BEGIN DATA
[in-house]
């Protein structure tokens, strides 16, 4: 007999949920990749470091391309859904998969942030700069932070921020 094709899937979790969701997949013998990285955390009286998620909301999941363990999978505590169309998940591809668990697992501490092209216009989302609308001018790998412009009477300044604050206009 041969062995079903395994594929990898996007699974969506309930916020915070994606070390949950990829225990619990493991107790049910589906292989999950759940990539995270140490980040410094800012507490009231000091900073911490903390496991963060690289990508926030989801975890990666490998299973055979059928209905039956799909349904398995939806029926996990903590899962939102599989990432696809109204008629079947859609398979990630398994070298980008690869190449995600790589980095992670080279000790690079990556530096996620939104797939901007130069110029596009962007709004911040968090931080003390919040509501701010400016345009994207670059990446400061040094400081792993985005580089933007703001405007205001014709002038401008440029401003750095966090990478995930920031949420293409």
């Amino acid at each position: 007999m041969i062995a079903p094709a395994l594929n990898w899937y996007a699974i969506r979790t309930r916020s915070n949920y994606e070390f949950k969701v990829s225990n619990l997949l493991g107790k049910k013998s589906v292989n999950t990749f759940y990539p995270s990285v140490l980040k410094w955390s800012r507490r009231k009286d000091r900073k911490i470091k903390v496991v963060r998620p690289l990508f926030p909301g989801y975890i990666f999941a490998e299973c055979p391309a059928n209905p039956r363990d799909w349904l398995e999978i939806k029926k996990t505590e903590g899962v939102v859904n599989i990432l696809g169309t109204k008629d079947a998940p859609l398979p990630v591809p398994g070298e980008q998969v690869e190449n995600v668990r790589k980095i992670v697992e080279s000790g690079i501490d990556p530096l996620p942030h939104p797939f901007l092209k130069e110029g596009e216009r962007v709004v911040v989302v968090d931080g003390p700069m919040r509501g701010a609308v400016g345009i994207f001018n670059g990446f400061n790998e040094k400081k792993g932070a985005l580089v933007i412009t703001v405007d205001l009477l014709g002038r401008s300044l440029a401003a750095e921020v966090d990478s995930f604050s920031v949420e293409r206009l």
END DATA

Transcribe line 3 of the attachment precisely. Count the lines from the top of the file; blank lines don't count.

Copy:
């Amino acid at each position: 007999m041969i062995a079903p094709a395994l594929n990898w899937y996007a699974i969506r979790t309930r916020s915070n949920y994606e070390f949950k969701v990829s225990n619990l997949l493991g107790k049910k013998s589906v292989n999950t990749f759940y990539p995270s990285v140490l980040k410094w955390s800012r507490r009231k009286d000091r900073k911490i470091k903390v496991v963060r998620p690289l990508f926030p909301g989801y975890i990666f999941a490998e299973c055979p391309a059928n209905p039956r363990d799909w349904l398995e999978i939806k029926k996990t505590e903590g899962v939102v859904n599989i990432l696809g169309t109204k008629d079947a998940p859609l398979p990630v591809p398994g070298e980008q998969v690869e190449n995600v668990r790589k980095i992670v697992e080279s000790g690079i501490d990556p530096l996620p942030h939104p797939f901007l092209k130069e110029g596009e216009r962007v709004v911040v989302v968090d931080g003390p700069m919040r509501g701010a609308v400016g345009i994207f001018n670059g990446f400061n790998e040094k400081k792993g932070a985005l580089v933007i412009t703001v405007d205001l009477l014709g002038r401008s300044l440029a401003a750095e921020v966090d990478s995930f604050s920031v949420e293409r206009l």